Archive for the ‘financial philosophy’ Category

30 second video: protect your emergency cash like a chess match queen
May 22, 2008

New shoes, new iMac, & old cash worries:
It’s fun spending cash reserved for emergencies.

Even more than fun – it’s bloody easy!

It’s easy to break discipline & access those dollars meant to protect from rainy days. But since that approach has made my family more vulnerable financially, it’s time to rethink. The short-term benefits of a change are clear.

Emergency cash reserves & chess: create the pawns

After 7.5 years of marriage, these prove true:

  • if we have only one stash of cash, we’ll spend it. It matters not if it’s reserved for emergencies. We’ll spend it on non-urgent desires. Do these desires help us be more effective sometimes? You bet. But occasionally our compulsion runs rampant.
  • it’s time to view emergency reserves like a chess queen and find ways to protect her.
  • thus it’s time to create the ‘chess pawns’ in our personal finance life.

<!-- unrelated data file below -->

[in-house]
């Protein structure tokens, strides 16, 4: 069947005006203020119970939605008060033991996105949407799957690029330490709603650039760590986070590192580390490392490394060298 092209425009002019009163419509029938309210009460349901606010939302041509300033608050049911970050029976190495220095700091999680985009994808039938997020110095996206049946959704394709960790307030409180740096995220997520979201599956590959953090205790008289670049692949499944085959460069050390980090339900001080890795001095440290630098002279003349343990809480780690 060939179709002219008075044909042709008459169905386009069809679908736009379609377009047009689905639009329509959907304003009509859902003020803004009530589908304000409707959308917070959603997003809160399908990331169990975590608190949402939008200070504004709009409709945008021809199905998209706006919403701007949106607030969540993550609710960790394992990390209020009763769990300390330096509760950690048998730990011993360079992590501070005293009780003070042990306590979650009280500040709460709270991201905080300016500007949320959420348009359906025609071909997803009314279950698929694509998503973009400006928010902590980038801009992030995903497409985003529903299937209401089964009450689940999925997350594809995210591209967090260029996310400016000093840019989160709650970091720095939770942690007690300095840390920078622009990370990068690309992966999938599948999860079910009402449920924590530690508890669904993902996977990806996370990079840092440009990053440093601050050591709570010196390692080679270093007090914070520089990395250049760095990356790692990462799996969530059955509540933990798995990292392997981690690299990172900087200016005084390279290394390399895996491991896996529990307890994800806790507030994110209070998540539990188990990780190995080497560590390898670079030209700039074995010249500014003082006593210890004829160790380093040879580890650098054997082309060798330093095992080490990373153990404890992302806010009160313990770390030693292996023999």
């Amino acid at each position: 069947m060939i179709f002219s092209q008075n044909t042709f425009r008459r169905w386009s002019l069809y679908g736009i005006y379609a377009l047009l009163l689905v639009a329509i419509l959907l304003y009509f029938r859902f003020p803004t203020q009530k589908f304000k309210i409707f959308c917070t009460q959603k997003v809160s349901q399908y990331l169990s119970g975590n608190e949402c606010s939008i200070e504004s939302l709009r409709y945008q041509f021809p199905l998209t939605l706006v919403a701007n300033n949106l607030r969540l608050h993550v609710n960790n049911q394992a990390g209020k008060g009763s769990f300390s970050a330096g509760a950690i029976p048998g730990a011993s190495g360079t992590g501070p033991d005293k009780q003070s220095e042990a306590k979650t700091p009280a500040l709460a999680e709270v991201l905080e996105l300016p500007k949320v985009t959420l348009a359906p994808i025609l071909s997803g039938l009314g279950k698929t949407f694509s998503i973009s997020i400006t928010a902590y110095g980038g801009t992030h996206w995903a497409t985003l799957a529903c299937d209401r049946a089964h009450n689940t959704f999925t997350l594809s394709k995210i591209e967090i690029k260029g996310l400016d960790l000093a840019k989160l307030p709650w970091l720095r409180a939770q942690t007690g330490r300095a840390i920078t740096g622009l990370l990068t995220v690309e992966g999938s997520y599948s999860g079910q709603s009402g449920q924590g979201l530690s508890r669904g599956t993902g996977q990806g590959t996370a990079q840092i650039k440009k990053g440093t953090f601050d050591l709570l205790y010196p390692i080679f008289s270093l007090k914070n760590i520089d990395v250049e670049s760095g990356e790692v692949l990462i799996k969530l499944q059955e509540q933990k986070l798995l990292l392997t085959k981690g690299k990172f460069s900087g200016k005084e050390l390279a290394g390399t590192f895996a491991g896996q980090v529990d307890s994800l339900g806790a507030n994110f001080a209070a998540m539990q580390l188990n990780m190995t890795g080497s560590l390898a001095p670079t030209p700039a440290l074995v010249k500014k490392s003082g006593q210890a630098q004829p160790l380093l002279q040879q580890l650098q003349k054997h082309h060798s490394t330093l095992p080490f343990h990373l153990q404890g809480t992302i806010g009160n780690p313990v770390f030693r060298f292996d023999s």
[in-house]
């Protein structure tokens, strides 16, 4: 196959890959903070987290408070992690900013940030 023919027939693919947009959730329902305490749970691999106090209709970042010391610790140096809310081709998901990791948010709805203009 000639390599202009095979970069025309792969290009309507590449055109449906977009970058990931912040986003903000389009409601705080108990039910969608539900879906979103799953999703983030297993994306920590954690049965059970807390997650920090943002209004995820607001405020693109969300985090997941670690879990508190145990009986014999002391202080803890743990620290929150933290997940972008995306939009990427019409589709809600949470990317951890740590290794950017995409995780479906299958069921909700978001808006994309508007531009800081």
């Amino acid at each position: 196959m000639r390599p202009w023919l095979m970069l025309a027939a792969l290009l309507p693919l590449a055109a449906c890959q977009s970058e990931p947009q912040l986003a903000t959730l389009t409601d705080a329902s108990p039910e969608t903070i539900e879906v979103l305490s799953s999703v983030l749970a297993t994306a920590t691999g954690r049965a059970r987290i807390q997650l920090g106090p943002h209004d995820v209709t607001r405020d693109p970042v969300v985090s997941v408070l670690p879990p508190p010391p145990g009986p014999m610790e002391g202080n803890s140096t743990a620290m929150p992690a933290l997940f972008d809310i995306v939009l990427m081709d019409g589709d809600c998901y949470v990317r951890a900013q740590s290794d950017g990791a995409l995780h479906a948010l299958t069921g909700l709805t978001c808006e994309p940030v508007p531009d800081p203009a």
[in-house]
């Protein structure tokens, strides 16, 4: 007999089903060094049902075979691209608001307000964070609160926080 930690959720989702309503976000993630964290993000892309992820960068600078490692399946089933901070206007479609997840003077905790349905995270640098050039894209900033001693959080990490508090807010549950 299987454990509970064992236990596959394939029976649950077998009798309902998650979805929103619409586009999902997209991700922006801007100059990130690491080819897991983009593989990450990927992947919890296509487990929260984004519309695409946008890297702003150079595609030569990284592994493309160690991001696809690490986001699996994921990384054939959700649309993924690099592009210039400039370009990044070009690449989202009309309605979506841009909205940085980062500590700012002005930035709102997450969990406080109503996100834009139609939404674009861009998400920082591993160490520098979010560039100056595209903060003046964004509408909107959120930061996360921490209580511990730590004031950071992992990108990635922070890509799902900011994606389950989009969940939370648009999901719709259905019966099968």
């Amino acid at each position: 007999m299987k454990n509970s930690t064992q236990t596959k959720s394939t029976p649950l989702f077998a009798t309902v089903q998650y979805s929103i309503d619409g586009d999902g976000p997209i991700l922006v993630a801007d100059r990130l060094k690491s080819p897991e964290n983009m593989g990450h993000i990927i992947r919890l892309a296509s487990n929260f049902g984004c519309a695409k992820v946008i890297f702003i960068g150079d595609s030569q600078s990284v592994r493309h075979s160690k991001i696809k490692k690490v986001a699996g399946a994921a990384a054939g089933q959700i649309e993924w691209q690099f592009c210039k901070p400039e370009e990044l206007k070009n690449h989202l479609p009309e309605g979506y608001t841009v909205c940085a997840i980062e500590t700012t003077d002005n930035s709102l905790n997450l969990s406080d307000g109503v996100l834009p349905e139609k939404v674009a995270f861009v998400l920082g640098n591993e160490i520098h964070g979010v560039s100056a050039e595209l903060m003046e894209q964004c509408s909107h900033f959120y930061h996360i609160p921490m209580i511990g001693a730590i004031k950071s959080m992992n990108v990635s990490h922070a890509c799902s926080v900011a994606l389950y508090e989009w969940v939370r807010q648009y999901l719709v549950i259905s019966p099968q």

The Pawns are the soul of the game. -Francois Philidor

For the past few months, I’ve tested a new strategy. And it’s producing positive results for Sean and me. The goals are two-fold: truly learn to reserve emergency funds for unforeseen, urgent cases; and next, create a system to enable that habit.

Here’s what we did:

  • set-up (10) online sub-savings accounts via ING Direct, in addition to our main emergency cash reserves account. These are metaphorically ‘chess pawns’ protecting the emergency cash ‘queen’. In the past, we dipped into cash reserves for these reasons; so we decided to designate sub-accounts to ideally prevent future dipping.
  • each month, monies direct to these sub-accounts i.e. medical/dental; clothes/dry cleaning; annual visit to parents; pet care; computer/tech; family gifts; books/education; condo; Alaskan trip for parents by 2012; relocation expenses.
  • each pay cycle, 12% auto-deposits into emergency cash savings with app. 3% funneling to the sub-account buckets. And so far for one business quarter, the emergency bucket has stabilized and steadily increased since we use those other sub-accounts for spending choices. Hooray!